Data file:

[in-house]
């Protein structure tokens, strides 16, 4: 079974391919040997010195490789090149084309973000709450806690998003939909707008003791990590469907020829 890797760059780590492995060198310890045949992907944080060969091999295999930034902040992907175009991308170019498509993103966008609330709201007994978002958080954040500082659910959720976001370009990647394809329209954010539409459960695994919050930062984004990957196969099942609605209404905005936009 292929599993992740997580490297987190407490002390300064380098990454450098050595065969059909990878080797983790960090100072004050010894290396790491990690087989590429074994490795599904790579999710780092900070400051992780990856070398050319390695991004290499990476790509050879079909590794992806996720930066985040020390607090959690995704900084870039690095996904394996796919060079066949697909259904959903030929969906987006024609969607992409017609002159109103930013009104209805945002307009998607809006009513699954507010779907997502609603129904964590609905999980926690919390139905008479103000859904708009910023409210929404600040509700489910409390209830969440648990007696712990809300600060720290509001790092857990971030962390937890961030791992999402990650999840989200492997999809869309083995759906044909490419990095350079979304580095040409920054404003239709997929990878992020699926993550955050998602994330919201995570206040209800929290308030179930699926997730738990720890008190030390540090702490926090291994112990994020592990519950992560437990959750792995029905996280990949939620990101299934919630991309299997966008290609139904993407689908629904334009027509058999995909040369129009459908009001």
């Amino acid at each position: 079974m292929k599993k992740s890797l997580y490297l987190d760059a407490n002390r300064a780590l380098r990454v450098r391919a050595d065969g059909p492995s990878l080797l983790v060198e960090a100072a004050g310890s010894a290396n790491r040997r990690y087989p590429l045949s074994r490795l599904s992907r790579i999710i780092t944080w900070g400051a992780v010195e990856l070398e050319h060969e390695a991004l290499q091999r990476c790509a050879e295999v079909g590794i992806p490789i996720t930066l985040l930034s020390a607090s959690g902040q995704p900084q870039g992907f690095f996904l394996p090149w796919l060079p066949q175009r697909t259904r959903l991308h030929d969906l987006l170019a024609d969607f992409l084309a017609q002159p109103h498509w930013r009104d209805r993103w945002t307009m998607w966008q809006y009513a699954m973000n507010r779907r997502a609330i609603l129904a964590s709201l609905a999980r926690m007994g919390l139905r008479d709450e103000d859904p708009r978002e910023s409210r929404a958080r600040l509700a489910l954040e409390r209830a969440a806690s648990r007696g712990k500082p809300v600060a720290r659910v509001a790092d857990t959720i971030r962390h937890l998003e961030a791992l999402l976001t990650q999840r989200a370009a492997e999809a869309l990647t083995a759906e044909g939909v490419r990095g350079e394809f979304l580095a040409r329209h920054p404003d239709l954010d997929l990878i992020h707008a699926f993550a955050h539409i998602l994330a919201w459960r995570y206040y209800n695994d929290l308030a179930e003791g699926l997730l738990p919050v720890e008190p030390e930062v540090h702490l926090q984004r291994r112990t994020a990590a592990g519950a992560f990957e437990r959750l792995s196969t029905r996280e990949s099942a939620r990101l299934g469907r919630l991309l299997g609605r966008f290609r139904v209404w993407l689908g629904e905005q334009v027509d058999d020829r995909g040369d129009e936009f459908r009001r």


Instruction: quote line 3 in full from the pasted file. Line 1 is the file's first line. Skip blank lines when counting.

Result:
């Amino acid at each position: 079974m292929k599993k992740s890797l997580y490297l987190d760059a407490n002390r300064a780590l380098r990454v450098r391919a050595d065969g059909p492995s990878l080797l983790v060198e960090a100072a004050g310890s010894a290396n790491r040997r990690y087989p590429l045949s074994r490795l599904s992907r790579i999710i780092t944080w900070g400051a992780v010195e990856l070398e050319h060969e390695a991004l290499q091999r990476c790509a050879e295999v079909g590794i992806p490789i996720t930066l985040l930034s020390a607090s959690g902040q995704p900084q870039g992907f690095f996904l394996p090149w796919l060079p066949q175009r697909t259904r959903l991308h030929d969906l987006l170019a024609d969607f992409l084309a017609q002159p109103h498509w930013r009104d209805r993103w945002t307009m998607w966008q809006y009513a699954m973000n507010r779907r997502a609330i609603l129904a964590s709201l609905a999980r926690m007994g919390l139905r008479d709450e103000d859904p708009r978002e910023s409210r929404a958080r600040l509700a489910l954040e409390r209830a969440a806690s648990r007696g712990k500082p809300v600060a720290r659910v509001a790092d857990t959720i971030r962390h937890l998003e961030a791992l999402l976001t990650q999840r989200a370009a492997e999809a869309l990647t083995a759906e044909g939909v490419r990095g350079e394809f979304l580095a040409r329209h920054p404003d239709l954010d997929l990878i992020h707008a699926f993550a955050h539409i998602l994330a919201w459960r995570y206040y209800n695994d929290l308030a179930e003791g699926l997730l738990p919050v720890e008190p030390e930062v540090h702490l926090q984004r291994r112990t994020a990590a592990g519950a992560f990957e437990r959750l792995s196969t029905r996280e990949s099942a939620r990101l299934g469907r919630l991309l299997g609605r966008f290609r139904v209404w993407l689908g629904e905005q334009v027509d058999d020829r995909g040369d129009e936009f459908r009001r």